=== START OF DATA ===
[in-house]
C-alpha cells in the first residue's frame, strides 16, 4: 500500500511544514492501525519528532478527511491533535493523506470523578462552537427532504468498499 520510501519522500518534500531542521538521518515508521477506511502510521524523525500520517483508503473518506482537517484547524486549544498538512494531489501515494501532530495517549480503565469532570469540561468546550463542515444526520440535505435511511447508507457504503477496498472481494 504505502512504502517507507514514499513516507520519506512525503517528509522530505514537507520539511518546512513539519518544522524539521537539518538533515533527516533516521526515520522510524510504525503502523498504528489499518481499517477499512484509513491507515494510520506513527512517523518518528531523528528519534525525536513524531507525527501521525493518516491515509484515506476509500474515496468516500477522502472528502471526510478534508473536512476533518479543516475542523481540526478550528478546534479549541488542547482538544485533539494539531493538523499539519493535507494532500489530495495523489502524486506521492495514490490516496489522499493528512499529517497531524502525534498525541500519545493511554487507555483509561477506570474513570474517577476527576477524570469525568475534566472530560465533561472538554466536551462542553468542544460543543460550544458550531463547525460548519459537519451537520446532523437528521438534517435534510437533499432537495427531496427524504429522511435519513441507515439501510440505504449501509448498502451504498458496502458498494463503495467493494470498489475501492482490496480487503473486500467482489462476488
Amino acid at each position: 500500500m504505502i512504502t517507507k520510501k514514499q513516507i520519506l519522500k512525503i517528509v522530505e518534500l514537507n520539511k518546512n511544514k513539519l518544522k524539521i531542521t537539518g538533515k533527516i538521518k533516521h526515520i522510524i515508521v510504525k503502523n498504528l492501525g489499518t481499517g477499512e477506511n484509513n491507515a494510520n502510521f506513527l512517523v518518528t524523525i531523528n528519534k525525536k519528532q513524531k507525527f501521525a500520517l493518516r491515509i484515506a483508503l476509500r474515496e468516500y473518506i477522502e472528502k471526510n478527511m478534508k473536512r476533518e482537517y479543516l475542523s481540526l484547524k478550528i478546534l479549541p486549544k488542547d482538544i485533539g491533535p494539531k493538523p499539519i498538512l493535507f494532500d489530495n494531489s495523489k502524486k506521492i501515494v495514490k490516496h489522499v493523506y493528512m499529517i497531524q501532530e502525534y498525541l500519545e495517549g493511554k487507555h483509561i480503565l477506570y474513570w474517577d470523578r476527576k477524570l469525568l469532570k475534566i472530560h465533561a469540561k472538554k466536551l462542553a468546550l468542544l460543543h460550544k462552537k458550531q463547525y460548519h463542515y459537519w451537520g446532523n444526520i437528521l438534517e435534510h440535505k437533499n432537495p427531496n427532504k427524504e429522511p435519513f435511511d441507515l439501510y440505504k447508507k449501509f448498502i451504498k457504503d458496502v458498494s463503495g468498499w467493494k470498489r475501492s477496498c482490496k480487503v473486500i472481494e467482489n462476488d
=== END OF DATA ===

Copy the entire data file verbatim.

[in-house]
C-alpha cells in the first residue's frame, strides 16, 4: 500500500511544514492501525519528532478527511491533535493523506470523578462552537427532504468498499 520510501519522500518534500531542521538521518515508521477506511502510521524523525500520517483508503473518506482537517484547524486549544498538512494531489501515494501532530495517549480503565469532570469540561468546550463542515444526520440535505435511511447508507457504503477496498472481494 504505502512504502517507507514514499513516507520519506512525503517528509522530505514537507520539511518546512513539519518544522524539521537539518538533515533527516533516521526515520522510524510504525503502523498504528489499518481499517477499512484509513491507515494510520506513527512517523518518528531523528528519534525525536513524531507525527501521525493518516491515509484515506476509500474515496468516500477522502472528502471526510478534508473536512476533518479543516475542523481540526478550528478546534479549541488542547482538544485533539494539531493538523499539519493535507494532500489530495495523489502524486506521492495514490490516496489522499493528512499529517497531524502525534498525541500519545493511554487507555483509561477506570474513570474517577476527576477524570469525568475534566472530560465533561472538554466536551462542553468542544460543543460550544458550531463547525460548519459537519451537520446532523437528521438534517435534510437533499432537495427531496427524504429522511435519513441507515439501510440505504449501509448498502451504498458496502458498494463503495467493494470498489475501492482490496480487503473486500467482489462476488
Amino acid at each position: 500500500m504505502i512504502t517507507k520510501k514514499q513516507i520519506l519522500k512525503i517528509v522530505e518534500l514537507n520539511k518546512n511544514k513539519l518544522k524539521i531542521t537539518g538533515k533527516i538521518k533516521h526515520i522510524i515508521v510504525k503502523n498504528l492501525g489499518t481499517g477499512e477506511n484509513n491507515a494510520n502510521f506513527l512517523v518518528t524523525i531523528n528519534k525525536k519528532q513524531k507525527f501521525a500520517l493518516r491515509i484515506a483508503l476509500r474515496e468516500y473518506i477522502e472528502k471526510n478527511m478534508k473536512r476533518e482537517y479543516l475542523s481540526l484547524k478550528i478546534l479549541p486549544k488542547d482538544i485533539g491533535p494539531k493538523p499539519i498538512l493535507f494532500d489530495n494531489s495523489k502524486k506521492i501515494v495514490k490516496h489522499v493523506y493528512m499529517i497531524q501532530e502525534y498525541l500519545e495517549g493511554k487507555h483509561i480503565l477506570y474513570w474517577d470523578r476527576k477524570l469525568l469532570k475534566i472530560h465533561a469540561k472538554k466536551l462542553a468546550l468542544l460543543h460550544k462552537k458550531q463547525y460548519h463542515y459537519w451537520g446532523n444526520i437528521l438534517e435534510h440535505k437533499n432537495p427531496n427532504k427524504e429522511p435519513f435511511d441507515l439501510y440505504k447508507k449501509f448498502i451504498k457504503d458496502v458498494s463503495g468498499w467493494k470498489r475501492s477496498c482490496k480487503v473486500i472481494e467482489n462476488d